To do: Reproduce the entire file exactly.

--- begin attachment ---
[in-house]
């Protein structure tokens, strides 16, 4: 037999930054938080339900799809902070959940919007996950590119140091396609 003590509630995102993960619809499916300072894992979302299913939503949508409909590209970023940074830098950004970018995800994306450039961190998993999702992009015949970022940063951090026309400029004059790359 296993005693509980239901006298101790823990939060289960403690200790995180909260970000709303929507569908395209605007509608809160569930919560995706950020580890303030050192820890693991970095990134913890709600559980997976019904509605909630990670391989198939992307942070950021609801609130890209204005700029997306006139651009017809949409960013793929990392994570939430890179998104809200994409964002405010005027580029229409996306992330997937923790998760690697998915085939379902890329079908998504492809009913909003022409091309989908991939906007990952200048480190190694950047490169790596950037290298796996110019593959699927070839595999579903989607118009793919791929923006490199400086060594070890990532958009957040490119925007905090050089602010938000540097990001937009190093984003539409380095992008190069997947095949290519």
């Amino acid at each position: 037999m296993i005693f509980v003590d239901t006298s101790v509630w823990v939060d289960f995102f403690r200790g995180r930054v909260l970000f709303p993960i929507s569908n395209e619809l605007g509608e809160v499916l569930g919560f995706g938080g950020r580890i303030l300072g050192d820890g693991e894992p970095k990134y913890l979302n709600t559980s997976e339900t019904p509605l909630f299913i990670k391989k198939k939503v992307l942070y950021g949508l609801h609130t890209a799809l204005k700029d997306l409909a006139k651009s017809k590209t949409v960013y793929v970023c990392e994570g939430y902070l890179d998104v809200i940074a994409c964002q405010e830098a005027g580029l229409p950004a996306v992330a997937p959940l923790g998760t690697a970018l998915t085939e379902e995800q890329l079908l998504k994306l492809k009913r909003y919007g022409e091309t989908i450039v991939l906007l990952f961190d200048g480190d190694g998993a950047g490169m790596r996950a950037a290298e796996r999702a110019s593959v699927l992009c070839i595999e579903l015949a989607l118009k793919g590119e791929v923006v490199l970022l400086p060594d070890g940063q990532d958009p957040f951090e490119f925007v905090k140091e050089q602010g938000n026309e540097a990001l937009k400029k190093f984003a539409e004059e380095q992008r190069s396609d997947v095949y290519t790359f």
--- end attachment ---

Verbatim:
[in-house]
């Protein structure tokens, strides 16, 4: 037999930054938080339900799809902070959940919007996950590119140091396609 003590509630995102993960619809499916300072894992979302299913939503949508409909590209970023940074830098950004970018995800994306450039961190998993999702992009015949970022940063951090026309400029004059790359 296993005693509980239901006298101790823990939060289960403690200790995180909260970000709303929507569908395209605007509608809160569930919560995706950020580890303030050192820890693991970095990134913890709600559980997976019904509605909630990670391989198939992307942070950021609801609130890209204005700029997306006139651009017809949409960013793929990392994570939430890179998104809200994409964002405010005027580029229409996306992330997937923790998760690697998915085939379902890329079908998504492809009913909003022409091309989908991939906007990952200048480190190694950047490169790596950037290298796996110019593959699927070839595999579903989607118009793919791929923006490199400086060594070890990532958009957040490119925007905090050089602010938000540097990001937009190093984003539409380095992008190069997947095949290519």
């Amino acid at each position: 037999m296993i005693f509980v003590d239901t006298s101790v509630w823990v939060d289960f995102f403690r200790g995180r930054v909260l970000f709303p993960i929507s569908n395209e619809l605007g509608e809160v499916l569930g919560f995706g938080g950020r580890i303030l300072g050192d820890g693991e894992p970095k990134y913890l979302n709600t559980s997976e339900t019904p509605l909630f299913i990670k391989k198939k939503v992307l942070y950021g949508l609801h609130t890209a799809l204005k700029d997306l409909a006139k651009s017809k590209t949409v960013y793929v970023c990392e994570g939430y902070l890179d998104v809200i940074a994409c964002q405010e830098a005027g580029l229409p950004a996306v992330a997937p959940l923790g998760t690697a970018l998915t085939e379902e995800q890329l079908l998504k994306l492809k009913r909003y919007g022409e091309t989908i450039v991939l906007l990952f961190d200048g480190d190694g998993a950047g490169m790596r996950a950037a290298e796996r999702a110019s593959v699927l992009c070839i595999e579903l015949a989607l118009k793919g590119e791929v923006v490199l970022l400086p060594d070890g940063q990532d958009p957040f951090e490119f925007v905090k140091e050089q602010g938000n026309e540097a990001l937009k400029k190093f984003a539409e004059e380095q992008r190069s396609d997947v095949y290519t790359f």